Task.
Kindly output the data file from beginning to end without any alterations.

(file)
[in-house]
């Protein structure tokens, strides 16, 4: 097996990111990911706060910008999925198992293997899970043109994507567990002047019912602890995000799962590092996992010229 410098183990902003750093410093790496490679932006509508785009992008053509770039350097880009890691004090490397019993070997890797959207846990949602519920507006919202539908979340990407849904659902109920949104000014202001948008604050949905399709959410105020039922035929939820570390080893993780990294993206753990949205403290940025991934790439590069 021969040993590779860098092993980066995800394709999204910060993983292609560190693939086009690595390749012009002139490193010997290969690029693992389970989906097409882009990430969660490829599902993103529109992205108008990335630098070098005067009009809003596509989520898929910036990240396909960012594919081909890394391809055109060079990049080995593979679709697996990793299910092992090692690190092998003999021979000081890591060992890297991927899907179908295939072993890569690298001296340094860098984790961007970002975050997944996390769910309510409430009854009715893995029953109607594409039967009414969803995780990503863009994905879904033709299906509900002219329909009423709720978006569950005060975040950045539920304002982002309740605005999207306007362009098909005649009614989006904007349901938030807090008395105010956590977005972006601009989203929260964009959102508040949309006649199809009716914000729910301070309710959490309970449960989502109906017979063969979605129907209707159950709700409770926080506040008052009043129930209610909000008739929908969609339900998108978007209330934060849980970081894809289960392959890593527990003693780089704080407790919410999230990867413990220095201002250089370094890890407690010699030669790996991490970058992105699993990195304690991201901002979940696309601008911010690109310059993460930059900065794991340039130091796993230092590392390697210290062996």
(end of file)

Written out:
[in-house]
């Protein structure tokens, strides 16, 4: 097996990111990911706060910008999925198992293997899970043109994507567990002047019912602890995000799962590092996992010229 410098183990902003750093410093790496490679932006509508785009992008053509770039350097880009890691004090490397019993070997890797959207846990949602519920507006919202539908979340990407849904659902109920949104000014202001948008604050949905399709959410105020039922035929939820570390080893993780990294993206753990949205403290940025991934790439590069 021969040993590779860098092993980066995800394709999204910060993983292609560190693939086009690595390749012009002139490193010997290969690029693992389970989906097409882009990430969660490829599902993103529109992205108008990335630098070098005067009009809003596509989520898929910036990240396909960012594919081909890394391809055109060079990049080995593979679709697996990793299910092992090692690190092998003999021979000081890591060992890297991927899907179908295939072993890569690298001296340094860098984790961007970002975050997944996390769910309510409430009854009715893995029953109607594409039967009414969803995780990503863009994905879904033709299906509900002219329909009423709720978006569950005060975040950045539920304002982002309740605005999207306007362009098909005649009614989006904007349901938030807090008395105010956590977005972006601009989203929260964009959102508040949309006649199809009716914000729910301070309710959490309970449960989502109906017979063969979605129907209707159950709700409770926080506040008052009043129930209610909000008739929908969609339900998108978007209330934060849980970081894809289960392959890593527990003693780089704080407790919410999230990867413990220095201002250089370094890890407690010699030669790996991490970058992105699993990195304690991201901002979940696309601008911010690109310059993460930059900065794991340039130091796993230092590392390697210290062996």